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BTD Forums  /  SWAMI Xpress  /  vegetable glycerin
Posted by: phillyclassic, Tuesday, October 12, 2010, 5:06pm
So in my Swami I am told that coconut oil/palm oil are avoids for me however vegetable glycerin is an optional beneficial sweetner...can anyone explain this? I am learning that vegetable glycerin is usually derived from coconut or palm oil?! If there is a different source please educate me, I have been interested in trying this in baking etc. Thanks for any replies.
Posted by: Lola, Tuesday, October 12, 2010, 5:20pm; Reply: 1
don t try in baking preferably, cause it tends to smoke up your whole kitchen!!!
I know!!! lol

glycerol is the chemical composition of glycerin, no matter it s source....
so it s fine if in your list
Posted by: phillyclassic, Tuesday, October 12, 2010, 11:56pm; Reply: 2
Thanks Lola, what ways have you used it before?
Posted by: Lola, Wednesday, October 13, 2010, 12:12am; Reply: 3
to sweeten my tea or hot chocolate and carob
Posted by: KellyAnn, Wednesday, October 13, 2010, 12:23am; Reply: 4
I don't like vegetable glycerin as a sweetener.  For some reason it just doesn't taste good to me, but luckily Agave is a diamond beneficial for me according to SWAMI so I use that instead.  
Posted by: Lola, Wednesday, October 13, 2010, 12:35am; Reply: 5
Quoted Text
Dr D
Glycerine is the only effective humectant that can be used by non-secretors, since it can be shunted to either fat metabolism or glucose production, depending on metabolic status. Glycerine can be a carb on occasion, a fat precursor on occasion, a phosphoglyceride precursor on occasion, and it can simply pass through the body unused. For non-secretors, this is perfect. Thus, although it is there for moisture retention, it also tends to optimize fat<->carb<->fat conversion which is genetically a problem with non-secretors.
Posted by: Dr. Pepper, Wednesday, October 13, 2010, 2:45am; Reply: 6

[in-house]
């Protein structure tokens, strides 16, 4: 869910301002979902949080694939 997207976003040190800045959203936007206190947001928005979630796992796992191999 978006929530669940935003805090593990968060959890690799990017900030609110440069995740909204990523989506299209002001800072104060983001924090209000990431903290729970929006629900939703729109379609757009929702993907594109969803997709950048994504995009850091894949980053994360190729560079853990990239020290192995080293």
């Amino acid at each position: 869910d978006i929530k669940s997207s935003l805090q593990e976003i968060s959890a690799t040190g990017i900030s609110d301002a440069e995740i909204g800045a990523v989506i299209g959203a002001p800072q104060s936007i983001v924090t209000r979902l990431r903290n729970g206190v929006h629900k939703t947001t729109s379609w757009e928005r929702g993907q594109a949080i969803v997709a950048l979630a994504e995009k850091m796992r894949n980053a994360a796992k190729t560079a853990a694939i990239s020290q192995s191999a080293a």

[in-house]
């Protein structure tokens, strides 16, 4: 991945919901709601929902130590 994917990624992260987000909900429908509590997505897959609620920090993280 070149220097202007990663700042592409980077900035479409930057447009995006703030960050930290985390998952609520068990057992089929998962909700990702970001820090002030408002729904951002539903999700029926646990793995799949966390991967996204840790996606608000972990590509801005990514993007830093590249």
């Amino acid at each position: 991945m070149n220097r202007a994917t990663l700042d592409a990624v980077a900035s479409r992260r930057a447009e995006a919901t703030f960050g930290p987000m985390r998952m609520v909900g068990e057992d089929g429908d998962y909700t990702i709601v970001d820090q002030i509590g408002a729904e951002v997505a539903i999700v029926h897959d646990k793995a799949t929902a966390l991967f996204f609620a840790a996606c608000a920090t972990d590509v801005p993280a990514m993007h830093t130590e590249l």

Humectant, now there's a $5 word...had to look that one up!


Does vegetable glycerin contribute its own "taste" or is it fairly neutral as a sweetener?
Posted by: Lola, Wednesday, October 13, 2010, 2:50am; Reply: 7
it is very sweet....
like in all tastes......
taster status does play a roll in anything....
to each, their own! :)
Posted by: Lola, Wednesday, October 13, 2010, 3:07am; Reply: 8
humectant meaning it keeps things humidified
like in face creams and hand creams
the old bars had VG to not turn dry.....

the reason we find VG in the cosmetics isle at the wfs :)
Posted by: ruthiegirl, Wednesday, October 13, 2010, 4:48pm; Reply: 9
Whatever "bad stuff" from coconut or palm oil is refined out of it by the time it's made into vegetable glycerine. It's the same way Type As can have yogurt but not whole milk- something about the processing changes the way the body uses the food, making it better (or worse) for individuals. In this case, the end product, vegetable glycerine, is good for you, even though it may be refined from a source that isn't good for you.

I've never baked with vegetable glycerine, but I have used agave and honey. I find honey to be a much better sweetener in baking; agave tends to lose its sweetness when cooked. Agave sweetened cookies just don't taste sweet, while the honey-sweetened ones taste fine. Either sweetener is good in tea.
Posted by: phillyclassic, Wednesday, October 13, 2010, 4:54pm; Reply: 10
I agree about cooking with agave, I have noticed a difference, it's just not very present after baking in taste...thanks for all the responses it helped clear up some curiosities I had.
Posted by: BHealthy, Sunday, December 16, 2012, 10:08pm; Reply: 11
I have two online sources for vegetable glycerine, both of which are food grade:

This one, https://www.starwest-botanicals.com/category/vegetable-glycerin/, which is not organic and states it's made from palm oil.

And this one, http://www.mountainroseherbs.com/bulkmisc/bulkmisc.php#bu_gly, which is organic but it's made from soy.

Which one would you get?  
Posted by: ABJoe, Sunday, December 16, 2012, 10:36pm; Reply: 12
Quoted from BHealthy
Which one would you get?  

There isn't a large price differential - unless the shipping is not dramatically different...  I would get the organic.  Dr. D. has stated that the source doesn't make a difference because the proteins have been adequately removed so there isn't a problem...  

I don't know that the non-organic would be a problem, but I'm happy to support organic sources when possible.
Posted by: Christopher1, Monday, December 17, 2012, 2:25am; Reply: 13
Quoted from Lola
Glycerine is the only effective humectant that can be used by non-secretors, since it can be shunted to either fat metabolism or glucose production, depending on metabolic status. Glycerine can be a carb on occasion, a fat precursor on occasion, a phosphoglyceride precursor on occasion, and it can simply pass through the body unused. For non-secretors, this is perfect. Thus, although it is there for moisture retention, it also tends to optimize fat<->carb<->fat conversion which is genetically a problem with non-secretors.